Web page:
In this expression,
is the new differential gain in the passband.
At dc, the output voltage remains 0 V as long as the integrator's output does not reach its saturation voltage, VZ(MAX). Therefore, setting the output voltage at 0 V in the new expression for output voltage yields the new maximum differential-input dc voltage and differential gain. They are, respectively:
In the above equations, the additional term, 1+R4/R3, is the gain of the active-feedback stage.
The new expressions for ΔVIN(MAX) and AD(MAX) clearly show the advantages of Figure 2's ac-coupled instrumentation amplifier with active feedback: For an identical differential gain, you can extend the polarization-voltage range, ΔVIN(MAX), by a factor equal to the gain of the active-feedback stage. Conversely, for a given polarization-voltage range, ΔVIN(MAX), you can increase the differential gain by the gain of the active-feedback stage.
|Figure 2.||This instrumentation amplifier can accommodate a differential-input range of ±0.34 V.|
The only drawback of this topology is apparent in the expression for fC, the highpass cutoff frequency. You multiply this frequency by the gain of the active-feedback stage. Therefore, to maintain a given cutoff frequency, you must multiply the time constant by a factor equal to the active-feedback stage gain. This factor can be an issue in processing signals whose spectrum includes low-frequency components. In such applications, RFB and CFB can reach prohibitive values. Consequently, you must make a trade-off between the time constant and the active-feedback stage gain. The component values in Figure 2 are a typical example of such a trade-off: The values are for an EEG (electroencephalogram) amplifier with ±5 V split power supplies. The amplifier has a differential gain of 1000 and a highpass cutoff frequency of 2.3 Hz, and it can handle a differential-input dc-voltage range of ±0.34 V.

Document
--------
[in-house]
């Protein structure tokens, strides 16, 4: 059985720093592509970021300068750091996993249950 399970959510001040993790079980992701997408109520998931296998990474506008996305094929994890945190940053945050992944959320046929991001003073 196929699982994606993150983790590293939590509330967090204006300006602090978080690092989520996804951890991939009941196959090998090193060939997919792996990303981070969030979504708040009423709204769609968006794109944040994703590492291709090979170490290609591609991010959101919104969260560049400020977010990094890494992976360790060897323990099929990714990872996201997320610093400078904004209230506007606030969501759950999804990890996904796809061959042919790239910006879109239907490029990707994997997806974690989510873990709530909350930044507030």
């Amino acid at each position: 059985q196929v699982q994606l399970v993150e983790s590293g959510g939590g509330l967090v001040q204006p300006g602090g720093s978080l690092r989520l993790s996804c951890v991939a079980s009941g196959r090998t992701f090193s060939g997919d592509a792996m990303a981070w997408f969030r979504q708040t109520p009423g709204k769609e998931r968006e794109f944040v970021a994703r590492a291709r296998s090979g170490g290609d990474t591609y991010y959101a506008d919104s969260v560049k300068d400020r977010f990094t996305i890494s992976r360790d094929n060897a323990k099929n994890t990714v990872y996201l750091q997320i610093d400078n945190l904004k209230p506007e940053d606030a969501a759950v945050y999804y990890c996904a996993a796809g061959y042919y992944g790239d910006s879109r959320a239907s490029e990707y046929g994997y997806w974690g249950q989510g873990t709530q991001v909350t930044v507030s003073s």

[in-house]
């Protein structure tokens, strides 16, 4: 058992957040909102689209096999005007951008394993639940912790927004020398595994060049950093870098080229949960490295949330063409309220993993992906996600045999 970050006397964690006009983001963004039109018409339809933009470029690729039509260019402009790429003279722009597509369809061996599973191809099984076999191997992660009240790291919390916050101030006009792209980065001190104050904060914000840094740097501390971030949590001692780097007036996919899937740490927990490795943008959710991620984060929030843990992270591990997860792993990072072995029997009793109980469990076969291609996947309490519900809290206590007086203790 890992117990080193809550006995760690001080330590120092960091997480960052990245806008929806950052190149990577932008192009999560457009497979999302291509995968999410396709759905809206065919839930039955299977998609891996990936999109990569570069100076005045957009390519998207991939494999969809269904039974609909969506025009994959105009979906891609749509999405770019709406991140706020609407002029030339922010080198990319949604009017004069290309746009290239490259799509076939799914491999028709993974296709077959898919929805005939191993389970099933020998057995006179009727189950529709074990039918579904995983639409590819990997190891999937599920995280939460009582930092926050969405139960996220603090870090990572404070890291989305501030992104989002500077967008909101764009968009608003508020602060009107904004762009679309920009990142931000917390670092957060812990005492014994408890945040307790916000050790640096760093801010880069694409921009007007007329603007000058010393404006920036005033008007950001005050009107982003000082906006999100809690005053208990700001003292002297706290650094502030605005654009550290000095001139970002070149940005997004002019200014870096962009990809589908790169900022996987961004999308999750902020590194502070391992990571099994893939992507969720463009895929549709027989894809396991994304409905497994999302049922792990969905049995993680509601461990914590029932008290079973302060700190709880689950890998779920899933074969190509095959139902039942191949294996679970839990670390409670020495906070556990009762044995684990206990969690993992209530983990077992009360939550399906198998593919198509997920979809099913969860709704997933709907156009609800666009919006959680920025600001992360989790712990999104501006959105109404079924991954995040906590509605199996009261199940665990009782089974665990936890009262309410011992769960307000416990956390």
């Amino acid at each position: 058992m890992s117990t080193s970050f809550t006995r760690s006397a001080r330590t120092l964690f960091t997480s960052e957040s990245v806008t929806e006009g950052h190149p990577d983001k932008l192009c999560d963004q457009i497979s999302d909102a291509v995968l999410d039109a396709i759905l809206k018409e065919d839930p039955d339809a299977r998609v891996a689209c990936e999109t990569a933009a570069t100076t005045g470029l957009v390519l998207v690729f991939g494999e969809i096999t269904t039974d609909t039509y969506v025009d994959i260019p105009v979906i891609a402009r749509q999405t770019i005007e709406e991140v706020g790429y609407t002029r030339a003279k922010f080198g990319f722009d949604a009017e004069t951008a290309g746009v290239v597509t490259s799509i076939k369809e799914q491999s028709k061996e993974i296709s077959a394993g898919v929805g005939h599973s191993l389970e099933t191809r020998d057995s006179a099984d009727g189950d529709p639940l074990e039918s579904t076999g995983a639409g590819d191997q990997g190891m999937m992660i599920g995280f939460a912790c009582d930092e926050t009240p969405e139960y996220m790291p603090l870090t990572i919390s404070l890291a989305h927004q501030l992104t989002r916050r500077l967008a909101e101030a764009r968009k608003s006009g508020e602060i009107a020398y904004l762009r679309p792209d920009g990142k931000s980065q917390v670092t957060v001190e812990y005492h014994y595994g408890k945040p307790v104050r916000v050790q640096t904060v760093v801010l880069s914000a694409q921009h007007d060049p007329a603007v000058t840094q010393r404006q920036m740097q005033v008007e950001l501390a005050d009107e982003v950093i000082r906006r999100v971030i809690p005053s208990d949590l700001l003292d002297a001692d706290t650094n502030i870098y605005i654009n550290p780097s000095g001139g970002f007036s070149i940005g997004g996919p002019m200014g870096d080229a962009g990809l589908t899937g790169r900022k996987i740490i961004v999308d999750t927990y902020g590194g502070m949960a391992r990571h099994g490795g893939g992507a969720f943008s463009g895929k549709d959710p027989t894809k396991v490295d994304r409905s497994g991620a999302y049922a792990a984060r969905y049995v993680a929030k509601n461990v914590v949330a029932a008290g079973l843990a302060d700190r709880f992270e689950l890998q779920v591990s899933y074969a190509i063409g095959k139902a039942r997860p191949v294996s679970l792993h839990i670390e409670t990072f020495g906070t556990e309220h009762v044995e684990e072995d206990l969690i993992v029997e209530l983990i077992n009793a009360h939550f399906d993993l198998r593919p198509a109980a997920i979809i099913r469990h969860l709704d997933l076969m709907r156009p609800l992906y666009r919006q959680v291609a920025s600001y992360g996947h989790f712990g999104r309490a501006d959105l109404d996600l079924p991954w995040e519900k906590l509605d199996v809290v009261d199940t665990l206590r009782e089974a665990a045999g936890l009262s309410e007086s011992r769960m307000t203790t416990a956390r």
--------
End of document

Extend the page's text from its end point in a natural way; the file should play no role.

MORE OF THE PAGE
To obtain this performance, you set the active-feedback stage gain and the differential-amplifier gain, respectively, to 67.6 and 15. With these gain values, the noise performance of the ac-coupled instrumentation amplifier of Figure 2 is similar to that of a classic instrumentation amplifier. This situation occurs because the autozeroing and active-feedback stages, IC4 and IC5, are after the input differential stage, IC1 and IC2. Consequently, the gain of the differential stage roughly divides their respective noise contributions, which are therefore negligible. You can use several low-noise op-amps for IC1 and IC2. For portable biotelemetry applications, the LT1464 is a good compromise for input-noise density, noise-corner frequency, input-bias current and current drain. (Respectively: VNOISE=26 nV/√Hz, fC=9 Hz, IBIAS=0.4 pA, and ICC=230 μA.)
A theoretical analysis using the LT1464's noise parameters shows that under worst-case conditions, the input-noise voltage should not exceed 11 µV rms. Tests on prototypes confirm this prediction; the tests effectively measure input-noise voltages of 3 to 6 µV rms. To sum up, an ac-coupled instrumentation amplifier with active feedback is well-suited for applications requiring high differential gain, a capability for handling large differential-input dc voltages, and low-noise performance.